Also in the Colombia field: Len Mattiace, though a piece of his heart might be at the Northern Trust Open, site of his first PGA Tour win 12 years ago.
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REMEMBER HIM? It was a small note to the festivities at Pebble Beach, but David Duval was in a share of 35th, his best finish since a T-9 at Riviera in 2011. Duval has now made six cuts in 29 starts dating back to 2012.
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WET, YES, BUT STILL DRY: Had you tuned in to the AT&T Pebble Beach action and watched golfers bundled up in rain suits and playing four days of lift, clean, and place, you’d probably scoff at the notion that there was so much talk of a drought in California.
But fact is, there still is. The rain they received over the four days hardly puts a dent into the water crisis out there and, in fact, there was evidence of it all over the famed layout. Most noticeably, the hill to the left of the sixth fairway. Normally that is gnarly rough, but when officials had to turn off the irrigation there, all that area burned out.
Aesthetically pleasing? Perhaps not, but players sure loved it. With the fairway sopping wet, some players – especially the shorter ones – aimed left so that balls could roll more favorably than in the wetter, softer areas.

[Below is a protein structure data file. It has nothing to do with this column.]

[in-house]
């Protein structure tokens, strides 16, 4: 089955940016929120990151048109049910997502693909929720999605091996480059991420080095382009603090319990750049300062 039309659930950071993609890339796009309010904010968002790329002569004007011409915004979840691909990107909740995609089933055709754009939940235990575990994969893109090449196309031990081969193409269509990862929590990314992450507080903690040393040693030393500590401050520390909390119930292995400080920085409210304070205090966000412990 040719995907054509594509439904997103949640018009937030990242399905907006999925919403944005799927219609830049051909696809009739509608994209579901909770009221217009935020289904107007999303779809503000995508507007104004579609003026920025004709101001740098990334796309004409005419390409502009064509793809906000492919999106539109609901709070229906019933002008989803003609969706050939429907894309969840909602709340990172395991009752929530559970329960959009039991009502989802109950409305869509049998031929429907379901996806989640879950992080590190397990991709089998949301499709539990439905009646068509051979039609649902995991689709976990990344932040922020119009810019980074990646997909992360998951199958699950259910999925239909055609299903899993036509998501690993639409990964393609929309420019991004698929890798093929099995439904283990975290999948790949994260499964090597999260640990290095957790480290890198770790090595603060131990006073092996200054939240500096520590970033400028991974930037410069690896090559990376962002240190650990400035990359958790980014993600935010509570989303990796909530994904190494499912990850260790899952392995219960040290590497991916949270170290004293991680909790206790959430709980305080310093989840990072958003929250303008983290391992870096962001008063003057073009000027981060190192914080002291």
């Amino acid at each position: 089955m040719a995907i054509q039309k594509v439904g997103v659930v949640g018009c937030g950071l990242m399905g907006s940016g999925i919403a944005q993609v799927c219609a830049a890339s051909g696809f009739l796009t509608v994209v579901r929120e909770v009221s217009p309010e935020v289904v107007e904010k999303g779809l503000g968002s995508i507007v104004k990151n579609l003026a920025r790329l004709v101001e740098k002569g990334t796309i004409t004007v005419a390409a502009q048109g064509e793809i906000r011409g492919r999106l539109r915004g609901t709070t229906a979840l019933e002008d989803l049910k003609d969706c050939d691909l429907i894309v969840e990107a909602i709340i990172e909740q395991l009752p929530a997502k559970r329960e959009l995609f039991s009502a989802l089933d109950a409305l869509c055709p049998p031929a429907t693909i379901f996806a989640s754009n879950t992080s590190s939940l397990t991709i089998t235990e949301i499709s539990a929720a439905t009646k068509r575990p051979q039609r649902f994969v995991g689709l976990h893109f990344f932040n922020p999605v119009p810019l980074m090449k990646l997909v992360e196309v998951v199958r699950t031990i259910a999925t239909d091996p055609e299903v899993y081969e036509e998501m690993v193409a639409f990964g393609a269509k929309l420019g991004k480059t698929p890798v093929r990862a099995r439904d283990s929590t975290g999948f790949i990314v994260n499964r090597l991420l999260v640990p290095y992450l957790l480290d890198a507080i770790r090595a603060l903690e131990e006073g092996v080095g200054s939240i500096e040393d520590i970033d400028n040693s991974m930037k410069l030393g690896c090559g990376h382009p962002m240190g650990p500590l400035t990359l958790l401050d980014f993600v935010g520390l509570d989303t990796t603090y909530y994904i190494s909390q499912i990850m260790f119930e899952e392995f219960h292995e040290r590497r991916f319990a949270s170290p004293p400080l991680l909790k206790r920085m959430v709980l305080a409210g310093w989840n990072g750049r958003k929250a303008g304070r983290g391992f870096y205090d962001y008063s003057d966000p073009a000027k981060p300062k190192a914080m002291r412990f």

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COMPARING NUMBERS: It’s not often that those back-nine par 5s at Pebble Beach – the 14th and 18th – play similarly, but that was the case this year. Normally, the 573-yard 14th is considerably tougher than the 543-yard 18th, but at least for the first three days, the wind was hurting at 18 and helping at 14.
The numbers reflected it, too. While the 18th played second-easiest, at a field average of 4.876, the 14th was about the same; it played third-easiest, at 4.881.
The easiest, no surprise, was the par-5 second (4.482).
Per usual, the 446-yard, par-4 10th was a beast, with a field average of 4.463 to rank toughest. It yielded the fewest birdies, eight, but most telling were the number of double-bogeys – 15, which was five more than the next hole in this category.
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BLAST FROM THE PAST: Ben Garner may have melted into the scenery as just one of more than 300 caddies used for the first three days of the AT&T Pebble Beach National Pro-Am, but his connection to golf has some substance. In the AJGA record books, Garner’s seven career wins are surpassed by only five players, three of whom are named Phil Mickelson, Tiger Woods, and Charles Howell.
Had Garner at one time envisioned himself a future participant in this Pebble Beach show, he had good reason, given his golf talent. But after LSU, Garner’s chase of pro golf never materialized for a litany of reasons. “Bad injuries, a serious case of the yips, then I got in a car accident that kept me out of golf for three years,” he told the forecaddie.
But no worries; he said that things have worked out beautifully. He sells real estate on the Big Island of Hawaii and plays golf at Kuki’O Golf and Beach Club. That’s where he became friends with the icon of the surfing world, Kelly Slater, who recruited Garner to be his caddie in this annual AT&T tournament.
“I’ve been friends with Kelly for 16 years,” said Garner, 37. “I’ve caddied for him in this event for four years and it’s a blast.”